Karl W. "Bill" Bredenberg, one of the founders of the Social Security Administration, died Tuesday at his Jacksonville home from multiple myeloma. He was 95.
Mr. Bredenberg served in some of the agency's top national posts. He oversaw implementation of Medicare in 1966 before coming to Jacksonville in 1970 to manage the Jacksonville office and be close to his family. ...
In an interview with the Times-Union when he retired in 1972, Mr. Bredenberg recalled there was strong resistance to the new federal program many saw as foreign to American traditions.
He recalled processing one of the first survivor claims under Social Security in 1940 from a death that occurred just a few minutes after benefits first became available.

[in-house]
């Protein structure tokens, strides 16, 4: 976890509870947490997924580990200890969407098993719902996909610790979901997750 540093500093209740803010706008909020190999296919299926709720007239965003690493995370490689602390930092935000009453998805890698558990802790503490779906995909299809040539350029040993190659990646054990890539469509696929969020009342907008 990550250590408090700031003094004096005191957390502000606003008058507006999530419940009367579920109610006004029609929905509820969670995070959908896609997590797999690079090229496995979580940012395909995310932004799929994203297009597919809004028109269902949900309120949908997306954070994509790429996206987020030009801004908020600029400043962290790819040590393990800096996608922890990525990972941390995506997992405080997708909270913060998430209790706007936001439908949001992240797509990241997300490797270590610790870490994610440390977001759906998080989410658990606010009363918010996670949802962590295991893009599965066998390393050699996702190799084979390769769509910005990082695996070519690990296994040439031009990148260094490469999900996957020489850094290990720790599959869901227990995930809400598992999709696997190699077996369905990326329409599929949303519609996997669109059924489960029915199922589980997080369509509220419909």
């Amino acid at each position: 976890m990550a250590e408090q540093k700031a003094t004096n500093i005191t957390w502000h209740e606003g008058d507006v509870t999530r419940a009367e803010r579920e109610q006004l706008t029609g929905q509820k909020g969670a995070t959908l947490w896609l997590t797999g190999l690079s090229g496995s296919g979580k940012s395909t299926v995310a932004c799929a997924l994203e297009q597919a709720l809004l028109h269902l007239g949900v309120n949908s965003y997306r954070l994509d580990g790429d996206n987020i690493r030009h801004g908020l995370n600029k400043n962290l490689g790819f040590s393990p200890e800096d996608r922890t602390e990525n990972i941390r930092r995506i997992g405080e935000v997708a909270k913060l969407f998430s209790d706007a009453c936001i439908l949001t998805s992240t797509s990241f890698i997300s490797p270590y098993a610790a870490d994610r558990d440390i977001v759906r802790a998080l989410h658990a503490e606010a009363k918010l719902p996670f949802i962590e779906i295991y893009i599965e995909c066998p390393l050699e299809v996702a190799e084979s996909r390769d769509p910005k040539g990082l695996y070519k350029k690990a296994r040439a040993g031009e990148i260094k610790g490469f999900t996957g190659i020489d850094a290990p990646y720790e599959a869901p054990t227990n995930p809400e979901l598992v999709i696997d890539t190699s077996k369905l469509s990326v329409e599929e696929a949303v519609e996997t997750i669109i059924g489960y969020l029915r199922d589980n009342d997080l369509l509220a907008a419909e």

Mr. Bredenberg served as manager of several district offices and was in charge of the New York-New Jersey region and later the Atlantic region covering the Southeast. Under the Department of Health, Education and Welfare, he was responsible for coordinating all Health, Education and Welfare activities across the nation.
He became deputy assistant commissioner for Social Security and played a key role in reorganizing the field force. With the advent of Medicare, Mr. Bredenberg set up a control center to monitor problems.